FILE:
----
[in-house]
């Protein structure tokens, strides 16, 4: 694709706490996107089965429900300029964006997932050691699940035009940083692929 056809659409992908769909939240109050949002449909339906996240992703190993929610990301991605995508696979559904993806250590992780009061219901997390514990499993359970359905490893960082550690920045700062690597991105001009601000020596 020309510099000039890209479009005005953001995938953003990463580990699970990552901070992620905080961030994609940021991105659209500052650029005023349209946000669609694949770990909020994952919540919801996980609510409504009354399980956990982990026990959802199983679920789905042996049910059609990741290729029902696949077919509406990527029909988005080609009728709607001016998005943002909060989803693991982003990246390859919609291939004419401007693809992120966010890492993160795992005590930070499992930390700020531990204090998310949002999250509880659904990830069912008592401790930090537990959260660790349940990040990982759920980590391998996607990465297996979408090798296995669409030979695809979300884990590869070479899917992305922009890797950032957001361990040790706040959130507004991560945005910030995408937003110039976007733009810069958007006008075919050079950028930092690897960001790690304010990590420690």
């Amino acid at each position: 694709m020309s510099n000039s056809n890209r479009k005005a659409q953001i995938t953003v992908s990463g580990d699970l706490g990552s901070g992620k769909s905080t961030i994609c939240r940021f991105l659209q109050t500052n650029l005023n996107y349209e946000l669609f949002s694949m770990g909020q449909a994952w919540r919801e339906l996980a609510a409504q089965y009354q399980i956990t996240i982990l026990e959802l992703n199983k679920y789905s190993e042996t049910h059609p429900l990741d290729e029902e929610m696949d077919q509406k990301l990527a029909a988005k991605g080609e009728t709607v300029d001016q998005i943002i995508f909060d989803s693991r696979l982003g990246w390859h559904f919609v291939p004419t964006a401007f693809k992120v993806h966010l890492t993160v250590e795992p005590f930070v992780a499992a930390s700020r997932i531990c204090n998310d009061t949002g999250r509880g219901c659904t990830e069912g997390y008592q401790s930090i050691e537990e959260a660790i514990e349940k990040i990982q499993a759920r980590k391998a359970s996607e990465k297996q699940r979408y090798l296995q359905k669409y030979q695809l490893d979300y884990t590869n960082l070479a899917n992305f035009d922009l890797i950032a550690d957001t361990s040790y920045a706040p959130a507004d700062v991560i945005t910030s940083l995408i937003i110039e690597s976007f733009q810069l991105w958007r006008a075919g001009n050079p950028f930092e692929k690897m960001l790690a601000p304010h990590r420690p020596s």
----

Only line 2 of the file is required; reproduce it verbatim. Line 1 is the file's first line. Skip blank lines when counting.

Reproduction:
């Protein structure tokens, strides 16, 4: 694709706490996107089965429900300029964006997932050691699940035009940083692929 056809659409992908769909939240109050949002449909339906996240992703190993929610990301991605995508696979559904993806250590992780009061219901997390514990499993359970359905490893960082550690920045700062690597991105001009601000020596 020309510099000039890209479009005005953001995938953003990463580990699970990552901070992620905080961030994609940021991105659209500052650029005023349209946000669609694949770990909020994952919540919801996980609510409504009354399980956990982990026990959802199983679920789905042996049910059609990741290729029902696949077919509406990527029909988005080609009728709607001016998005943002909060989803693991982003990246390859919609291939004419401007693809992120966010890492993160795992005590930070499992930390700020531990204090998310949002999250509880659904990830069912008592401790930090537990959260660790349940990040990982759920980590391998996607990465297996979408090798296995669409030979695809979300884990590869070479899917992305922009890797950032957001361990040790706040959130507004991560945005910030995408937003110039976007733009810069958007006008075919050079950028930092690897960001790690304010990590420690």